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We have

int i;

which have 4 bytes lets have address from 1000 to 1004. if we declared a pointer

int* p;
p = &i;

now is the pointer holds only 1000 or from 1000 to 1004? The pointer holds the addresses then why we need to declare a datatype to a variable? when we declare a datatype to pointer, can a pointer can be typecasted? why can't we use void* p which can hold any datatype?

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    The pointer holds only the memory address 1000. The fact that the memory of a (32-bit) int extends to 1003 is implied by the declaration of the pointer as being of int* type. You can use a void*, but then you lose information about the underlying type and its size. Sometimes recasting pointers or overlapping them, can be used to perform all sorts of efficient tricks, but those tricks are out of vogue nowadays. – Steve Feb 8 '18 at 14:40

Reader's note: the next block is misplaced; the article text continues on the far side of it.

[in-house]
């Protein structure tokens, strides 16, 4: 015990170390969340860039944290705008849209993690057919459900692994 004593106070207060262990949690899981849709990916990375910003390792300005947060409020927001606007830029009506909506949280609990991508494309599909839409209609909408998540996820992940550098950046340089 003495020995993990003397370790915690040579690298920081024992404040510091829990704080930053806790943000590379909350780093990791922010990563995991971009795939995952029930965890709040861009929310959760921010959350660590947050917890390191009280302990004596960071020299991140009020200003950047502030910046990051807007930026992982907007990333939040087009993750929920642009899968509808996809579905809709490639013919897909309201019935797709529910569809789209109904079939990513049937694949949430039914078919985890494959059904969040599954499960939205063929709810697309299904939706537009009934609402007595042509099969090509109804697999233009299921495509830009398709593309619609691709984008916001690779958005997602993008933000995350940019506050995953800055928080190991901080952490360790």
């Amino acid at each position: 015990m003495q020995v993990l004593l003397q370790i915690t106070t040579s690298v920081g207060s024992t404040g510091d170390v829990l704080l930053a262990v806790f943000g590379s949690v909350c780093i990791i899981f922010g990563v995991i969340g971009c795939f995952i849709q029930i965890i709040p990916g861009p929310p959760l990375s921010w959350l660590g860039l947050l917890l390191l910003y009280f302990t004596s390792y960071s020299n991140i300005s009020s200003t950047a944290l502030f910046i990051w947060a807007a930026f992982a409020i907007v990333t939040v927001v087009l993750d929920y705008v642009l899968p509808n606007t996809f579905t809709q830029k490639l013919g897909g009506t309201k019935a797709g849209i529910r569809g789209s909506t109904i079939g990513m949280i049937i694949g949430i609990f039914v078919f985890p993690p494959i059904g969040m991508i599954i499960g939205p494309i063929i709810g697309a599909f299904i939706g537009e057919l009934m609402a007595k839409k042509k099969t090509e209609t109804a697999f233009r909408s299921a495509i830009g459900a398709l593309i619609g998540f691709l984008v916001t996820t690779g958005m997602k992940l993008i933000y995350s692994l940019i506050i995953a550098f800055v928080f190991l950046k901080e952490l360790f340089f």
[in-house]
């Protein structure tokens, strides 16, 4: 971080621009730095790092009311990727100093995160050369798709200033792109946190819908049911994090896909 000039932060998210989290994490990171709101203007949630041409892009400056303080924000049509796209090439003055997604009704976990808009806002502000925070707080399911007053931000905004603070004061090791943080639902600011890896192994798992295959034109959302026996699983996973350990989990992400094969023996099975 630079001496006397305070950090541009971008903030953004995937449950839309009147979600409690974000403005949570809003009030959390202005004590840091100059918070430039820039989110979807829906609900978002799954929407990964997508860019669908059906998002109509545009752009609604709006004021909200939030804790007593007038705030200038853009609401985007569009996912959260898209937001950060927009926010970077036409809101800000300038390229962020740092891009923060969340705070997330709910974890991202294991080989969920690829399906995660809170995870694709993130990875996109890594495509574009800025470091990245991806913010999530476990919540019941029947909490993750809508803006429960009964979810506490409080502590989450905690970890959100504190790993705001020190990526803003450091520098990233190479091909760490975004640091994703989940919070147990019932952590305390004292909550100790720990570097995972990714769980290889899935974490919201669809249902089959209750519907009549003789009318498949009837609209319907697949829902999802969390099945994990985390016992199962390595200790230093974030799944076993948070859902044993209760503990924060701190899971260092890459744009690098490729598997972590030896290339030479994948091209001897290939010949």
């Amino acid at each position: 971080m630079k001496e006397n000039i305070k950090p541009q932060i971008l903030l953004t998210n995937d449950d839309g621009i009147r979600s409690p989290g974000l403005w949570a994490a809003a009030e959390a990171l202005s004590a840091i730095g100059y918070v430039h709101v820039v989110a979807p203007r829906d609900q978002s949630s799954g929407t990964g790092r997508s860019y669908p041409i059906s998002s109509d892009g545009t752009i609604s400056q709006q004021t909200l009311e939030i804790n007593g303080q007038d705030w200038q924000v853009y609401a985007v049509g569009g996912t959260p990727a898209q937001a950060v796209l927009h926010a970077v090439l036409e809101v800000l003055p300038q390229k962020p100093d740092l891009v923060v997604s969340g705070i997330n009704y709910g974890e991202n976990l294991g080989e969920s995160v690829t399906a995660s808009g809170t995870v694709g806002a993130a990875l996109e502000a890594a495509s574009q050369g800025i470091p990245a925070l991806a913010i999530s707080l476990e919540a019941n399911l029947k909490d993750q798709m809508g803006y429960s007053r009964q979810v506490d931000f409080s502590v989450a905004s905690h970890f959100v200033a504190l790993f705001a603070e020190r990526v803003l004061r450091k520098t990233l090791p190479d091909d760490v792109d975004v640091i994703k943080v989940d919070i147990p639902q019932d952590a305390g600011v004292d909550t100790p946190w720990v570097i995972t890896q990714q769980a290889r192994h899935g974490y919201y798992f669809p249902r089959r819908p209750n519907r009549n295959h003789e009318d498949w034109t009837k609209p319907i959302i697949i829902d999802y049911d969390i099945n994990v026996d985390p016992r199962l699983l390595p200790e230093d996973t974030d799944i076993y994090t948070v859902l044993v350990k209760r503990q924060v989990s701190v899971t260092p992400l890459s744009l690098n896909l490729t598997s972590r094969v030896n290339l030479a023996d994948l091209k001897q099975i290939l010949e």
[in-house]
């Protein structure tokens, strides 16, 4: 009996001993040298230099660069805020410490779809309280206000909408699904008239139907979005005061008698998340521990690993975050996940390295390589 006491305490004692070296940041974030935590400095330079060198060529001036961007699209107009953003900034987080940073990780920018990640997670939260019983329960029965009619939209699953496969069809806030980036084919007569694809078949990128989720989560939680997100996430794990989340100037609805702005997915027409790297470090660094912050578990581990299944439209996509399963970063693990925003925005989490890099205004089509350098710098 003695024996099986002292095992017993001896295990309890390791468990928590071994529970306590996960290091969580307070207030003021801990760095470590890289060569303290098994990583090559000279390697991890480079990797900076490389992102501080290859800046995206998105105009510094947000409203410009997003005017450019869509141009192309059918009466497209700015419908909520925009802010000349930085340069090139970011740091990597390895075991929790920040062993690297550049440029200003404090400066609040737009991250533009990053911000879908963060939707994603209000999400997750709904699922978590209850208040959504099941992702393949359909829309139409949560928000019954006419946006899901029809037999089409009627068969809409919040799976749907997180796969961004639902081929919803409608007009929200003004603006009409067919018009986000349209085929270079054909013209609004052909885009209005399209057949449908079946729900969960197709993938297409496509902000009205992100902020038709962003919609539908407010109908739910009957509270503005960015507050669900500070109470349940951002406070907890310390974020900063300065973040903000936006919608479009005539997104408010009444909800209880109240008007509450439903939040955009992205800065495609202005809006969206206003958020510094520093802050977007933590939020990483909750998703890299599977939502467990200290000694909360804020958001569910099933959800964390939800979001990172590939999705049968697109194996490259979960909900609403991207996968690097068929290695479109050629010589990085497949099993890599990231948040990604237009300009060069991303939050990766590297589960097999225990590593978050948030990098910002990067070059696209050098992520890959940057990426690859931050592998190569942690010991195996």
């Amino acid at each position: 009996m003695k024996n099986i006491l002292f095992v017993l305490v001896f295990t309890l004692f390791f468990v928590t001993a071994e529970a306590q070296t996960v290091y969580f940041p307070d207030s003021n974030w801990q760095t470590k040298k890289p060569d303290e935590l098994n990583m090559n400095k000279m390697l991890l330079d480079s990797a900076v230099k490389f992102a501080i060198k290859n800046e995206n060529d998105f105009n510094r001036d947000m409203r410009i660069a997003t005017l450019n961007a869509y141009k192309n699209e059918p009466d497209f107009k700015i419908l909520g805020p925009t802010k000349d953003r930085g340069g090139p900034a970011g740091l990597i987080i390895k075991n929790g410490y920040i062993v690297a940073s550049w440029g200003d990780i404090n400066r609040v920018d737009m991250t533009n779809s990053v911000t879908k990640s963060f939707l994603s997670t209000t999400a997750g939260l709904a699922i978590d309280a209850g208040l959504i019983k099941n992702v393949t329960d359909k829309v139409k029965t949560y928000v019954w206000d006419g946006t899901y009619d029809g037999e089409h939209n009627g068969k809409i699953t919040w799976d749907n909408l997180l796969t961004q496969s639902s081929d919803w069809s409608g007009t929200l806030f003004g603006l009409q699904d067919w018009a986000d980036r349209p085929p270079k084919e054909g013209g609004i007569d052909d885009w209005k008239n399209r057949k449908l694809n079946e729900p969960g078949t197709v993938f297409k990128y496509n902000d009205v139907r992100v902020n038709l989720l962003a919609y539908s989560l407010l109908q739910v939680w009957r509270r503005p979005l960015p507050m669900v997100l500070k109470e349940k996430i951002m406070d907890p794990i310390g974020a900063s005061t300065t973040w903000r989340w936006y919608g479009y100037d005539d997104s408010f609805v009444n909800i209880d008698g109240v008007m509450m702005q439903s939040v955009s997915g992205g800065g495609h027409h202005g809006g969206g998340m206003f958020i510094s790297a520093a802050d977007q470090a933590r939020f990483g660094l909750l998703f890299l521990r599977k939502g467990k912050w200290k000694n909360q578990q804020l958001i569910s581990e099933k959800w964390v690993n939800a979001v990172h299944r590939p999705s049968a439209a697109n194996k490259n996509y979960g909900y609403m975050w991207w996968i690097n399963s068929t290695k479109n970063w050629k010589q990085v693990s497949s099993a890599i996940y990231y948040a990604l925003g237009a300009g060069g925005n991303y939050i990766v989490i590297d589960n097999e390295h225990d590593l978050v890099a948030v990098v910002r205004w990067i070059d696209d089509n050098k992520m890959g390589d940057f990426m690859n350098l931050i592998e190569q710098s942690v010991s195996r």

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    @Steve has explained it quite beautifully. – Farhan Qasim Feb 8 '18 at 14:42
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    @Steve -- make your comment into an answer so it can be accepted by the original poster. – BobDalgleish Feb 8 '18 at 14:59
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    it might be worth adding as an example that any kind of pointer arithmetic (e.g. array access) depends on knowing the size of the elements, which depends on the 'type' of the pointer – GoatInTheMachine Feb 8 '18 at 16:02
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The pointer holds only the memory address 1000. The fact that the memory of a (32-bit) int extends to 1003 is implied by the declaration of the pointer as being of int* type. You can use a void*, but then you lose information about the underlying type and its size. Sometimes recasting pointers or overlapping them, can be used to perform all sorts of efficient tricks, but those tricks are out of vogue nowadays

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